1. Does the art speak to you? It doesn’t have to be all about profit margins and a huge return if you are passionate about building a collection and expanding your art portfolio. If you can picture someone coming up and buying the piece that you have been eyeing before you can and you are devastated, then chances are, it’s the piece for you.
  2. At what stage is the artist in their career? Look into their gallery representation, exhibition history and CV, to see if they have been consistently producing and exhibiting, in which case they will likely continue to do so and their art will continue to increase in value.
  3. How will it work within your existing art collection?  Where and how will you display it to ensure its longevity? These are important considerations for any new acquisition.


As mentioned, a great way to discover new up-and-coming artists is at artist-lead shows like The Artist Project or Toronto Outdoor Art Fair. You are guaranteed to find a few pieces that you really connect with.

Other great places to find new and exciting talent is at the year-end exhibitions of local art schools like OCADU and Etobicoke School of the Arts. OCADU also has several gallery spaces of their own where they showcase student artwork;  Onsite Gallery, Ignite Gallery, Graduate Gallery, The Ada Slaight Gallery and Open Space Gallery. There are also a few artist-run gallery spaces in Toronto that might be of interest, like YYZ Artists' Outlet and Mercer Union.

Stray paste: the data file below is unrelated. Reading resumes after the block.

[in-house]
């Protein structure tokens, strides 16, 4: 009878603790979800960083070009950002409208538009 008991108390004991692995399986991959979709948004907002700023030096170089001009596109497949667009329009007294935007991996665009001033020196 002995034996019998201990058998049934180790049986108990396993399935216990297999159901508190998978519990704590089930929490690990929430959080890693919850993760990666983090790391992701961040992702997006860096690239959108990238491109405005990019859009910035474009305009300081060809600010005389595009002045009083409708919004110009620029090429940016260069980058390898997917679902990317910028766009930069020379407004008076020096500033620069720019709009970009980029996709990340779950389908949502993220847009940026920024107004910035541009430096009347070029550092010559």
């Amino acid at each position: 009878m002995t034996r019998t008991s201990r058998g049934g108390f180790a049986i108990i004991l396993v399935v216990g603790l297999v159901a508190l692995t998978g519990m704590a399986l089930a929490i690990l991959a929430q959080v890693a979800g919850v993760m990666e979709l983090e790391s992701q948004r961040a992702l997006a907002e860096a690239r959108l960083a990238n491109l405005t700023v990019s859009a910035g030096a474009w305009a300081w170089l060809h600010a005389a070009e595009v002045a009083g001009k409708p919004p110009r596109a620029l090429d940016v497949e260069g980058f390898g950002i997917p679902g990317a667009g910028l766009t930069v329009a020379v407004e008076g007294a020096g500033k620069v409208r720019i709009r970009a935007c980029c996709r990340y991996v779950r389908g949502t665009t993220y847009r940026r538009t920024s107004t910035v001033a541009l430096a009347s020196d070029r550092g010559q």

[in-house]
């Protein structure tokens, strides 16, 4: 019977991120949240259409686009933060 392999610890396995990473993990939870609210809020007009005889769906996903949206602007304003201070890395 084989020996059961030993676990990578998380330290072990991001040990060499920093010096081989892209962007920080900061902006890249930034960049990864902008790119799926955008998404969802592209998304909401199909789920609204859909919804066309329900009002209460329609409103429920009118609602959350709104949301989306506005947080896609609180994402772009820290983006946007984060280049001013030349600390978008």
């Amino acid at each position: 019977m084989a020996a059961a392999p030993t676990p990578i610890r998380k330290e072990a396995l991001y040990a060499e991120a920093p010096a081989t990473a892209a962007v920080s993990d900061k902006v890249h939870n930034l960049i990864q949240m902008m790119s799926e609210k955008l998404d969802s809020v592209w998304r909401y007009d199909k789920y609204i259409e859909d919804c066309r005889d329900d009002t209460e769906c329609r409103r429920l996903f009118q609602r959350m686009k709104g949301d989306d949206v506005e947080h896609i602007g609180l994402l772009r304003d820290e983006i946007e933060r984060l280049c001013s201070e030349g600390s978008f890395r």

It's not easy to know who will become the next big artist, but to determine whether an artist is likely to have a successful art career ahead of them try looking at their body of work and asking a few questions:

  • Are they prolific, do they create a lot of work? 
  • Does it look as though they live to create? Is their work consistent? 
  • Do you see similar themes and style throughout their art?
  • Do they have any gallery representation or a history of shows - do others see value in their work?

    If it's yes then it's likely that they will continue producing and are at the beginning of a successful art career.  Invest!